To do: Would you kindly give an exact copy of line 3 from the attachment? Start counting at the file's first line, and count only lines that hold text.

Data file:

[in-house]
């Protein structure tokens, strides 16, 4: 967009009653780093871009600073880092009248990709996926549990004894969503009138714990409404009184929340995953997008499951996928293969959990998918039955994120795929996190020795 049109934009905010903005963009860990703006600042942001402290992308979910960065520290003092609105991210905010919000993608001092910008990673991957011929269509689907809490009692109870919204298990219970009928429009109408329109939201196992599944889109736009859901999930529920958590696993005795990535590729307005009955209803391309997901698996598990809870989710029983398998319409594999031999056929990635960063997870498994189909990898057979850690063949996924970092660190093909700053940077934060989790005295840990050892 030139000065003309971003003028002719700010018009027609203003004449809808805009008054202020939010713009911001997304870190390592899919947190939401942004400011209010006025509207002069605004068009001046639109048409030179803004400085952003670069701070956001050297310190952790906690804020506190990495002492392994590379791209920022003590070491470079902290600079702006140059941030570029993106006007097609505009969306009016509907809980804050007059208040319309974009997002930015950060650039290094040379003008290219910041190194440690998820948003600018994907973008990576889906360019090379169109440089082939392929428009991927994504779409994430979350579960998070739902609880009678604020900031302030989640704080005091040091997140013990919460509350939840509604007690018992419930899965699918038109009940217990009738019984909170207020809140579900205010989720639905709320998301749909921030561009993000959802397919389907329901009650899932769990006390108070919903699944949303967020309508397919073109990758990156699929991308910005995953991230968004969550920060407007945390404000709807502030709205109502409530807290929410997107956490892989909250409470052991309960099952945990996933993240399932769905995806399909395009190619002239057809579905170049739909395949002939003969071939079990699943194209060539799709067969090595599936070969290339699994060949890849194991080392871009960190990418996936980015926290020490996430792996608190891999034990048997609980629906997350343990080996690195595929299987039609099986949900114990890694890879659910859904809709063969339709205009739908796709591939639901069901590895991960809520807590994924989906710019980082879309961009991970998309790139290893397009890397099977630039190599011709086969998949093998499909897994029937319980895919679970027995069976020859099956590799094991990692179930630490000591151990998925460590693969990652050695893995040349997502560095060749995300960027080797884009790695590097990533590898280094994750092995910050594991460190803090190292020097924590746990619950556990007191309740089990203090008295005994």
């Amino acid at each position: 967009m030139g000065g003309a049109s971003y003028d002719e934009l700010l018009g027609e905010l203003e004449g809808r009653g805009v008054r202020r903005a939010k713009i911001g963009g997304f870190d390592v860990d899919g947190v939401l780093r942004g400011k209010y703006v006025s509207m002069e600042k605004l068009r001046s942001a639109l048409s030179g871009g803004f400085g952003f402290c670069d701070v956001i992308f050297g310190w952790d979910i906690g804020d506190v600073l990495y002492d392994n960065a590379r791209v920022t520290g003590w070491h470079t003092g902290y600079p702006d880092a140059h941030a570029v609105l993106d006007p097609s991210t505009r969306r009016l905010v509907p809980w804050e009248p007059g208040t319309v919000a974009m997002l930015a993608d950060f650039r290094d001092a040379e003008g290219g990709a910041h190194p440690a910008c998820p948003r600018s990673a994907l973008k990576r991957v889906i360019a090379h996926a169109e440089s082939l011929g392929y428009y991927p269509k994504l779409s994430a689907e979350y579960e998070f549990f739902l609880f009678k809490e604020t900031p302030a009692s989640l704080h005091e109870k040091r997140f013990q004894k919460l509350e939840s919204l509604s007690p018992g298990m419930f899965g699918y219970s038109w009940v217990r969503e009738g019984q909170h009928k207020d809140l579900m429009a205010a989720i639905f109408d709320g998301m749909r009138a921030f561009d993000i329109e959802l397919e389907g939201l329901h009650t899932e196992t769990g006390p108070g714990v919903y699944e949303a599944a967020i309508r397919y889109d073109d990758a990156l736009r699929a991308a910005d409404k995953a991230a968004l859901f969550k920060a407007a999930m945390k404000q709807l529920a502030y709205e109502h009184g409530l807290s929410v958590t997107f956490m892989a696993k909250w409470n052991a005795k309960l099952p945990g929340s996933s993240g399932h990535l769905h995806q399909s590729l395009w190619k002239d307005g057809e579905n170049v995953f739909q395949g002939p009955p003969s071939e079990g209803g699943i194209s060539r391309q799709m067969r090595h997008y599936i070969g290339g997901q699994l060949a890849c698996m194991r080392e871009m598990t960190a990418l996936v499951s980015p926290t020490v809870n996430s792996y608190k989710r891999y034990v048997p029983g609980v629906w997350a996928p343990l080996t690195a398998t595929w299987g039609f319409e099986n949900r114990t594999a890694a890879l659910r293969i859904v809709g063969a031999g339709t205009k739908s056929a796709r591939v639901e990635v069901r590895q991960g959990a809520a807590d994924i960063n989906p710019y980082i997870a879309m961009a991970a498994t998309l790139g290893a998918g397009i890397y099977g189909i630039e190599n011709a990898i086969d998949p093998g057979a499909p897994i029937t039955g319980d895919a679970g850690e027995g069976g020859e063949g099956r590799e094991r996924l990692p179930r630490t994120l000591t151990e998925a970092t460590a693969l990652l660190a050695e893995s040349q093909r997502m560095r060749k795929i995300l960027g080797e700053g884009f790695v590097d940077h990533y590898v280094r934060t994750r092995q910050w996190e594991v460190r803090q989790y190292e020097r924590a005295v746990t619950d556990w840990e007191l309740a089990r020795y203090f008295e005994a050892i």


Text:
């Amino acid at each position: 967009m030139g000065g003309a049109s971003y003028d002719e934009l700010l018009g027609e905010l203003e004449g809808r009653g805009v008054r202020r903005a939010k713009i911001g963009g997304f870190d390592v860990d899919g947190v939401l780093r942004g400011k209010y703006v006025s509207m002069e600042k605004l068009r001046s942001a639109l048409s030179g871009g803004f400085g952003f402290c670069d701070v956001i992308f050297g310190w952790d979910i906690g804020d506190v600073l990495y002492d392994n960065a590379r791209v920022t520290g003590w070491h470079t003092g902290y600079p702006d880092a140059h941030a570029v609105l993106d006007p097609s991210t505009r969306r009016l905010v509907p809980w804050e009248p007059g208040t319309v919000a974009m997002l930015a993608d950060f650039r290094d001092a040379e003008g290219g990709a910041h190194p440690a910008c998820p948003r600018s990673a994907l973008k990576r991957v889906i360019a090379h996926a169109e440089s082939l011929g392929y428009y991927p269509k994504l779409s994430a689907e979350y579960e998070f549990f739902l609880f009678k809490e604020t900031p302030a009692s989640l704080h005091e109870k040091r997140f013990q004894k919460l509350e939840s919204l509604s007690p018992g298990m419930f899965g699918y219970s038109w009940v217990r969503e009738g019984q909170h009928k207020d809140l579900m429009a205010a989720i639905f109408d709320g998301m749909r009138a921030f561009d993000i329109e959802l397919e389907g939201l329901h009650t899932e196992t769990g006390p108070g714990v919903y699944e949303a599944a967020i309508r397919y889109d073109d990758a990156l736009r699929a991308a910005d409404k995953a991230a968004l859901f969550k920060a407007a999930m945390k404000q709807l529920a502030y709205e109502h009184g409530l807290s929410v958590t997107f956490m892989a696993k909250w409470n052991a005795k309960l099952p945990g929340s996933s993240g399932h990535l769905h995806q399909s590729l395009w190619k002239d307005g057809e579905n170049v995953f739909q395949g002939p009955p003969s071939e079990g209803g699943i194209s060539r391309q799709m067969r090595h997008y599936i070969g290339g997901q699994l060949a890849c698996m194991r080392e871009m598990t960190a990418l996936v499951s980015p926290t020490v809870n996430s792996y608190k989710r891999y034990v048997p029983g609980v629906w997350a996928p343990l080996t690195a398998t595929w299987g039609f319409e099986n949900r114990t594999a890694a890879l659910r293969i859904v809709g063969a031999g339709t205009k739908s056929a796709r591939v639901e990635v069901r590895q991960g959990a809520a807590d994924i960063n989906p710019y980082i997870a879309m961009a991970a498994t998309l790139g290893a998918g397009i890397y099977g189909i630039e190599n011709a990898i086969d998949p093998g057979a499909p897994i029937t039955g319980d895919a679970g850690e027995g069976g020859e063949g099956r590799e094991r996924l990692p179930r630490t994120l000591t151990e998925a970092t460590a693969l990652l660190a050695e893995s040349q093909r997502m560095r060749k795929i995300l960027g080797e700053g884009f790695v590097d940077h990533y590898v280094r934060t994750r092995q910050w996190e594991v460190r803090q989790y190292e020097r924590a005295v746990t619950d556990w840990e007191l309740a089990r020795y203090f008295e005994a050892i």